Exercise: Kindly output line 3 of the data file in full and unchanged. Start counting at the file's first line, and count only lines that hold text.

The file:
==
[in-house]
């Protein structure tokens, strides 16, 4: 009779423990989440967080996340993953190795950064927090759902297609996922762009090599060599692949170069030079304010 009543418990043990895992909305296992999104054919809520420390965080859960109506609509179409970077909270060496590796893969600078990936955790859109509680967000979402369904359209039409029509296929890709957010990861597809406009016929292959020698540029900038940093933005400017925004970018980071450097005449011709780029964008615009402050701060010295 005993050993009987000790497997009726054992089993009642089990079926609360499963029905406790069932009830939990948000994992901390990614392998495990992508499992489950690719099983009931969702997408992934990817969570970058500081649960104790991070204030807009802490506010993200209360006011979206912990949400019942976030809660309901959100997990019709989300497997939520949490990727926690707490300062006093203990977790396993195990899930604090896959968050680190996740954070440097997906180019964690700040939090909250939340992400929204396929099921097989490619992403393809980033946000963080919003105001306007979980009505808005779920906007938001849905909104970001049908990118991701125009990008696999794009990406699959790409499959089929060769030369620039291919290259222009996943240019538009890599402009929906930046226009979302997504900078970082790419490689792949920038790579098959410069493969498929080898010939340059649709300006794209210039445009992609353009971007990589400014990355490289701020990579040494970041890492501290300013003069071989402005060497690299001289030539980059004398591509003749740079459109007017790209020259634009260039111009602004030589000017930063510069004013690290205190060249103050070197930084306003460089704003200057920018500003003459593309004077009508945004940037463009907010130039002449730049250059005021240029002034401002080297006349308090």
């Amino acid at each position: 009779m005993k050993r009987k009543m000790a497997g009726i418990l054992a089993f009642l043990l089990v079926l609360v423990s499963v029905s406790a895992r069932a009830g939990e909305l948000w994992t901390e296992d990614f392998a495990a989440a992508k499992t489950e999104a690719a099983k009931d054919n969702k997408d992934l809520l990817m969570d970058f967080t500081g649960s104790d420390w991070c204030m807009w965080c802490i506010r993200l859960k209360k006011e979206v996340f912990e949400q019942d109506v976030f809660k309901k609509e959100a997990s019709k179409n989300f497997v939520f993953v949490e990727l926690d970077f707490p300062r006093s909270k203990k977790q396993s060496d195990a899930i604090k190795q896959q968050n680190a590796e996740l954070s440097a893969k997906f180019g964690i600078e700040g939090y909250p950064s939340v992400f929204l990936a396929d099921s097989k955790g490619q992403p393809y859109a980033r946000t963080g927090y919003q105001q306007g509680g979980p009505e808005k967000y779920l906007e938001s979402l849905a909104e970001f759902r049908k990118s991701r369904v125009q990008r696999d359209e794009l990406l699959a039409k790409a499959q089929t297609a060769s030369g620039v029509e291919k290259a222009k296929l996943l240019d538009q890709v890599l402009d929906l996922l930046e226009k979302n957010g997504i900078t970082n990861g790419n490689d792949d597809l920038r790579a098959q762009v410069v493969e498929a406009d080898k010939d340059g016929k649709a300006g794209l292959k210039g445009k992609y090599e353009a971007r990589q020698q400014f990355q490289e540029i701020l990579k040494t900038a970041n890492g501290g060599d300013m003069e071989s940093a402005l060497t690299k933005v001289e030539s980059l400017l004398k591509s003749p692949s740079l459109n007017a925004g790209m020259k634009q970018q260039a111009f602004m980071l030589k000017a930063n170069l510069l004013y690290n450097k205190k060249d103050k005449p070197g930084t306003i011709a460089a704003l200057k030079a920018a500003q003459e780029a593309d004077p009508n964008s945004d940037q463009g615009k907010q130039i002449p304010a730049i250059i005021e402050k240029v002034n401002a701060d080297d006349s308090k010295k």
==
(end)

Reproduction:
């Amino acid at each position: 009779m005993k050993r009987k009543m000790a497997g009726i418990l054992a089993f009642l043990l089990v079926l609360v423990s499963v029905s406790a895992r069932a009830g939990e909305l948000w994992t901390e296992d990614f392998a495990a989440a992508k499992t489950e999104a690719a099983k009931d054919n969702k997408d992934l809520l990817m969570d970058f967080t500081g649960s104790d420390w991070c204030m807009w965080c802490i506010r993200l859960k209360k006011e979206v996340f912990e949400q019942d109506v976030f809660k309901k609509e959100a997990s019709k179409n989300f497997v939520f993953v949490e990727l926690d970077f707490p300062r006093s909270k203990k977790q396993s060496d195990a899930i604090k190795q896959q968050n680190a590796e996740l954070s440097a893969k997906f180019g964690i600078e700040g939090y909250p950064s939340v992400f929204l990936a396929d099921s097989k955790g490619q992403p393809y859109a980033r946000t963080g927090y919003q105001q306007g509680g979980p009505e808005k967000y779920l906007e938001s979402l849905a909104e970001f759902r049908k990118s991701r369904v125009q990008r696999d359209e794009l990406l699959a039409k790409a499959q089929t297609a060769s030369g620039v029509e291919k290259a222009k296929l996943l240019d538009q890709v890599l402009d929906l996922l930046e226009k979302n957010g997504i900078t970082n990861g790419n490689d792949d597809l920038r790579a098959q762009v410069v493969e498929a406009d080898k010939d340059g016929k649709a300006g794209l292959k210039g445009k992609y090599e353009a971007r990589q020698q400014f990355q490289e540029i701020l990579k040494t900038a970041n890492g501290g060599d300013m003069e071989s940093a402005l060497t690299k933005v001289e030539s980059l400017l004398k591509s003749p692949s740079l459109n007017a925004g790209m020259k634009q970018q260039a111009f602004m980071l030589k000017a930063n170069l510069l004013y690290n450097k205190k060249d103050k005449p070197g930084t306003i011709a460089a704003l200057k030079a920018a500003q003459e780029a593309d004077p009508n964008s945004d940037q463009g615009k907010q130039i002449p304010a730049i250059i005021e402050k240029v002034n401002a701060d080297d006349s308090k010295k």